- The endowment ceremony (as taught by Joseph Smith and refined by Brigham Young)
- The marriage ceremony and sealing of children to their parents
- The place of settlement for the pioneers in the Salt Lake Valley
- The location and architecture of the Salt Lake Temple
- Joseph F. Smith's vision of the world of spirits, D&C 138
- The institution and repeal of plural marriage
- The Perpetual Emigration Fund and the Perpetual Education Fund
- The Young Men and Young Women's programs of the Church.
- The Church Welfare Program
- The revelation allowing all male members the priesthood
We believe that the stream of revelation will not be stopped. We believe that God has no reason to stop communicating with his people and his prophets. The flow of truth will not be interrupted, "As well might man stretch forth his puny arm to stop the Missouri river in its decreed course, or to turn it up stream, as to hinder the Almighty from pouring down knowledge from heaven upon the heads of the Latter-day Saints" (D&C 121:33). The scriptures tell us of some of the great truths that are yet to be revealed:
- The sealed record of the Brother of Jared (Ether 3:27; 4:4-8; 2 Ne 27:6-11)
- The record of the lost ten tribes (2 Ne. 29:13)
- The secret acts of men in each of the seven millennia of the earth's existence (D&C 88:108-109)
- The records of prophets who have been shown "all things" and recorded them (1 Ne. 14:26)
- The fullness of the record of John the Baptist (D&C 93:6,18)
- The prophecies of Adam as contained in the Book of Enoch (D&C 107:56-57)
George Q. Cannon
The Lord has not yet revealed to us all that is to be revealed. There are many great and glorious principles and truths pertaining to exaltation in the Celestial Kingdom of God which we are not yet prepared to receive... From the day that God established this Church to the present the stream of revelation has continued to flow uninterruptedly. It flows pure for us to drink at until we are filled to repletion; and if we do not drink, it is our own fault. (Gospel Truth, [Salt Lake City: Deseret Book Co., 1987], 258)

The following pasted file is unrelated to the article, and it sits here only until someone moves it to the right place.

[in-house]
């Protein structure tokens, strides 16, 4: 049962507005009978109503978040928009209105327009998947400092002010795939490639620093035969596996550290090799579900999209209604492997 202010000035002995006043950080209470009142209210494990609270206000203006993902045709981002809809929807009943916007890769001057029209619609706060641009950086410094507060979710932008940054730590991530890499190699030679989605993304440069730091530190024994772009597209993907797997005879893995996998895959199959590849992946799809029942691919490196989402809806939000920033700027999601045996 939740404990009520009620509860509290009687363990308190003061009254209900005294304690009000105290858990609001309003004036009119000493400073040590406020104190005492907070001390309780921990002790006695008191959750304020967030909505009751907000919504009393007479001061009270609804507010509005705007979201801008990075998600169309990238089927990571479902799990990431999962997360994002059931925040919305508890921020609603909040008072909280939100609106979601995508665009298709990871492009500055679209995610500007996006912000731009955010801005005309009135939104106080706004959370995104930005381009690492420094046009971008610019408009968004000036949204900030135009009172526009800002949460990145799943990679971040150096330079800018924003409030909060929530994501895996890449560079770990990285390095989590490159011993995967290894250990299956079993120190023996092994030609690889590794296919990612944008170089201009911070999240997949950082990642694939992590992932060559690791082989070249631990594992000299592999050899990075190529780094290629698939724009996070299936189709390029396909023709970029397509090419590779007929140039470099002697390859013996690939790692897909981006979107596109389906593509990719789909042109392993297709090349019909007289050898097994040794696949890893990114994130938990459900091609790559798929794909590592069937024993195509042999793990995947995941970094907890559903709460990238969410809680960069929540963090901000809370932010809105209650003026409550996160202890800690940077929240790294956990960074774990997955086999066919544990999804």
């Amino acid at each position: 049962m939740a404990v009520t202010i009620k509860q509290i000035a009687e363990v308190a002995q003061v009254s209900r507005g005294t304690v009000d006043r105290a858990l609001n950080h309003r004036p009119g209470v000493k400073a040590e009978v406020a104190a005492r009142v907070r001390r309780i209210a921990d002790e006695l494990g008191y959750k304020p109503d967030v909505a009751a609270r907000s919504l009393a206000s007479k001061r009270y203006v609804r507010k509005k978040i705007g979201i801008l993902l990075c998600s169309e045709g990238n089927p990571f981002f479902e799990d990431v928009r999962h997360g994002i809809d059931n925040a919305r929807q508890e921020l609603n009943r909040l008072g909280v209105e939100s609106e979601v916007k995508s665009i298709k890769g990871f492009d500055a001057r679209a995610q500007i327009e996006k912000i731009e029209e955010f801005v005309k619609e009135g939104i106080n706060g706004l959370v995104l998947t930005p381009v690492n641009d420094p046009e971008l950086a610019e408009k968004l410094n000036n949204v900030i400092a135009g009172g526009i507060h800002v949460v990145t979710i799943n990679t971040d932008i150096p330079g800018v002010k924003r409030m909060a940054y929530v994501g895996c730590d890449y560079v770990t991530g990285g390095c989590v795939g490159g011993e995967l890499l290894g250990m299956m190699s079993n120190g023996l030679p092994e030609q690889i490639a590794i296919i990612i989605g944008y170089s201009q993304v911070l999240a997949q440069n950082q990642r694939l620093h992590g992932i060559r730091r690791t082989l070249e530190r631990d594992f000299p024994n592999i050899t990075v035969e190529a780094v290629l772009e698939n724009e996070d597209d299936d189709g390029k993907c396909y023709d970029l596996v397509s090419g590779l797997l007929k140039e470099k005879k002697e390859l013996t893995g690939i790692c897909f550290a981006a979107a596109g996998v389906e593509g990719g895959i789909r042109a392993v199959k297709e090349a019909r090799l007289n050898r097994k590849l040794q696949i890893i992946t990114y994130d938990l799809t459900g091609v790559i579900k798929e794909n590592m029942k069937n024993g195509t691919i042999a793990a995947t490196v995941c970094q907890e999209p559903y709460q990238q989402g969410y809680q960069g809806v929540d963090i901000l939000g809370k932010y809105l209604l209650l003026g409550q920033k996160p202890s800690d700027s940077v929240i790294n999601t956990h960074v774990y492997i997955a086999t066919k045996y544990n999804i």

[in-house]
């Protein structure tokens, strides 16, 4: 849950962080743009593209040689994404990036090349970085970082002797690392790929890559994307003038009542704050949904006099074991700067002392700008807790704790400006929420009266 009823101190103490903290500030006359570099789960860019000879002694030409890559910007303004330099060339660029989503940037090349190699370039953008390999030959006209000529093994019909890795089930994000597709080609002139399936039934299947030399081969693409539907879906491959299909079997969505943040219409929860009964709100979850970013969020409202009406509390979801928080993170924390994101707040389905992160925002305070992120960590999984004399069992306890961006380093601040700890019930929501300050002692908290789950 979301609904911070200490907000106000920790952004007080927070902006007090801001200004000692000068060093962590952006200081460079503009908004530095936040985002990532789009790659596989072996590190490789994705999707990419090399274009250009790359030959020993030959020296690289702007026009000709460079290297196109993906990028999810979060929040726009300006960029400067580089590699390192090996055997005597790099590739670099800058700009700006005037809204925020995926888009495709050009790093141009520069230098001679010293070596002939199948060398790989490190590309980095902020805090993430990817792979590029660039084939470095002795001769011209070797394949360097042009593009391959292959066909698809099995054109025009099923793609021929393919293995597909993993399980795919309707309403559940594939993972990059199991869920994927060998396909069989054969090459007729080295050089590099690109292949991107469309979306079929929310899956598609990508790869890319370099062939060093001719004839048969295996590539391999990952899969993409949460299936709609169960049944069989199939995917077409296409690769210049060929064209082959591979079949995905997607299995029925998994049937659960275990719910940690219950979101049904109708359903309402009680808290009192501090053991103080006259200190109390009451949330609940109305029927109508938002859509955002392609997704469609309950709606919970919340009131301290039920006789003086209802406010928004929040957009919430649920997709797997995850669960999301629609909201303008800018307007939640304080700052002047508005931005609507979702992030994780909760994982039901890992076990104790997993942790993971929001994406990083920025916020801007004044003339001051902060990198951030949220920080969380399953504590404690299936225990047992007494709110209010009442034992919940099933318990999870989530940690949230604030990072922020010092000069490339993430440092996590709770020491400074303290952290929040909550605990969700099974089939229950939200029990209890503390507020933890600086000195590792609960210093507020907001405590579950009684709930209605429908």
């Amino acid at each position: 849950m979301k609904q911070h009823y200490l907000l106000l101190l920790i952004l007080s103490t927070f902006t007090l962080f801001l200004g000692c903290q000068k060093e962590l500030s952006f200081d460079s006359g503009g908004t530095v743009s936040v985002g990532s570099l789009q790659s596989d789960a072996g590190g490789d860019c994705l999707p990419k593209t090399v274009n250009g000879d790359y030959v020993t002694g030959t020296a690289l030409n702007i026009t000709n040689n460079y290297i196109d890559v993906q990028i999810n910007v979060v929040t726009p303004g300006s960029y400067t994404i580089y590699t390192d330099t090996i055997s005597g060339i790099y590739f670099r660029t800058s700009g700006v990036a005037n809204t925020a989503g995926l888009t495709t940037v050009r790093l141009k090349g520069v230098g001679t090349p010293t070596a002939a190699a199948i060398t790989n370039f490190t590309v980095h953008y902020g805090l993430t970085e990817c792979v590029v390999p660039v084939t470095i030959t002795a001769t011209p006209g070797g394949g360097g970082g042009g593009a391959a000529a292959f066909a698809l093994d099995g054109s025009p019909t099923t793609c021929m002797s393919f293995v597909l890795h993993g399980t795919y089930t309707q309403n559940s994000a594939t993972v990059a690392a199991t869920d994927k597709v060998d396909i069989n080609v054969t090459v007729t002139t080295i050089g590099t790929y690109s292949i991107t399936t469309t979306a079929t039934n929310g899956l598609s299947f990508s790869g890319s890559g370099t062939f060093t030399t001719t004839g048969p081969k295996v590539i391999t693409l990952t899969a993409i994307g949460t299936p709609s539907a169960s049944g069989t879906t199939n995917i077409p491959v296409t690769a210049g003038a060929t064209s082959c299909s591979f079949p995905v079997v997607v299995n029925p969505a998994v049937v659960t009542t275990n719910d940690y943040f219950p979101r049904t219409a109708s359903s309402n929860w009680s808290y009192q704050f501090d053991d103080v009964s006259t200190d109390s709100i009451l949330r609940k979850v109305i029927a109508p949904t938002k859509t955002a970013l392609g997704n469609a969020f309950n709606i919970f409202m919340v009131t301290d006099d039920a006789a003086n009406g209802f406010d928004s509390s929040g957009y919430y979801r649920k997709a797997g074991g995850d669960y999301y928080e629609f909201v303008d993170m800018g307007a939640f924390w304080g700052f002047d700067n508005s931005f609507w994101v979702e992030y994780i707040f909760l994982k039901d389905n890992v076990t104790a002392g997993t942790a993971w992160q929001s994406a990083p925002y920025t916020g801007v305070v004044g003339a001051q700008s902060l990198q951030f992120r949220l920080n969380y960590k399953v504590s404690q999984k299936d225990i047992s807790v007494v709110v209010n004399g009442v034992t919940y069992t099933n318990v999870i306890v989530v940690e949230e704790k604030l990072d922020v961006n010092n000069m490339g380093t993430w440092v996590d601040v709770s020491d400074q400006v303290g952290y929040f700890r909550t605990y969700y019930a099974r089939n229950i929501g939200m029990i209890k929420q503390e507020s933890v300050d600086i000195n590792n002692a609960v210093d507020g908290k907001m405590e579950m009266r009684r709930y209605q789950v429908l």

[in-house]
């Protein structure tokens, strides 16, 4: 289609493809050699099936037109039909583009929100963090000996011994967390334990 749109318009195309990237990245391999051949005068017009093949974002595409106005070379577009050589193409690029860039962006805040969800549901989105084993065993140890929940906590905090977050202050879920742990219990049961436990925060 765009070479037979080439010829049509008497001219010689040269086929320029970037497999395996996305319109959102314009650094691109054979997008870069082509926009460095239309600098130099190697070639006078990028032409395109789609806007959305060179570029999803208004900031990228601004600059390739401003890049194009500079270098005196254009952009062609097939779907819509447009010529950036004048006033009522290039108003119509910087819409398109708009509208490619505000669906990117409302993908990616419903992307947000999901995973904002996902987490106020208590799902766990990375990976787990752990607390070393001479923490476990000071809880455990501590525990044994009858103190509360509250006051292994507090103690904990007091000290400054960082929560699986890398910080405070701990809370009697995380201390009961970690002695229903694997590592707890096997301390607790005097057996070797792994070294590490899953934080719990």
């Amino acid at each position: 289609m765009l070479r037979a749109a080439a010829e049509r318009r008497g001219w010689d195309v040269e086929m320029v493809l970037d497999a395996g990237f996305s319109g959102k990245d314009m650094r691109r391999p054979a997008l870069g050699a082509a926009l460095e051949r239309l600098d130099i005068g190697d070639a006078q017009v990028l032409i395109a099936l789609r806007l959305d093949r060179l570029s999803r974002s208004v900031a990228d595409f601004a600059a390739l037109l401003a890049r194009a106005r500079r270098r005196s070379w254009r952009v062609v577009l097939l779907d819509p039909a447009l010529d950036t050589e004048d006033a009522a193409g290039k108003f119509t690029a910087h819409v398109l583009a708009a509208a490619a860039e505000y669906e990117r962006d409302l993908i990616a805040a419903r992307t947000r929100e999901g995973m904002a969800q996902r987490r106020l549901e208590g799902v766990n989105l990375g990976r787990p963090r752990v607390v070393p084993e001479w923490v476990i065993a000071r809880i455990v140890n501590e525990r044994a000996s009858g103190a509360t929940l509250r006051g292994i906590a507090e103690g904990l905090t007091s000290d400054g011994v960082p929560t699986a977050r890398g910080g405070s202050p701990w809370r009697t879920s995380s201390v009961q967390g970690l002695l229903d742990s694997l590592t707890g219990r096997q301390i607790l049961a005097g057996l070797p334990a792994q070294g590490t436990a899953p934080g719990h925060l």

Joseph F. Smith
There are many things yet to be revealed. There are things to be revealed which God will make known in his own due time which we do not now understand. For my own part, there is as much already revealed as it seems possible for me to understand. If I could only grasp all that God has revealed, and comprehend it as I should and apply it in righteousness in my life, I think I should then be prepared for some thing more, if I was still worthy of it. (Conference Report, October 1916, 6 - 7)
Daniel H. Wells
The revelations declare that there are things yet to be revealed which have been kept hid from the foundations of the world. I, for one, expect that the volume of revelation will remain open, and that the servants of God will, in the future as they have in the past, read to us from the Book of Life. The reflection that we shall not be confined to what has already been given, but that we shall continue to grow and increase in the knowledge of God, and in every good, is one of the most highly-prized principles of the Gospel of Jesus Christ.
How true it is that, when any new principle, or any new idea concerning an old principle is promulgated, the human heart seems to rise up in rebellion against it, and the Saints are no exception in this respect, for when the Lord condescends to reveal any new principle pertaining to their welfare and the building up of His kingdom on the earth, many are ready, both in feelings and practices, to rise up and rebel against it. What is the matter? Are we pent up in a nutshell and confined in our feelings to such an extent that we cannot receive new revelations and instructions from time to time when they come from the proper source? No. I think that, for the great majority of the Latter-day Saints, I can answer it is not so. It may be so with individuals; but as a general thing the Saints are glad to receive instruction, line upon line, precept upon precept, here a little and there a little, as they can receive and endure it. I heard President Young say that he told the Prophet Joseph never to reveal a new principle to him if he thought that he could not receive it, that it would be detrimental to his faith or cause him to turn from that which he had received. He said he would rather remain in ignorance than to have it prove a stumblingblock to him. I have seen a great many people anxious for revelation, and for the development of some great mystery concerning the kingdom of God. I have never felt so; I have been satisfied with what the Lord should condescend to reveal, and more than glad if, when it did come, I was able to receive and practice it. (Journal of Discourses, 13:351)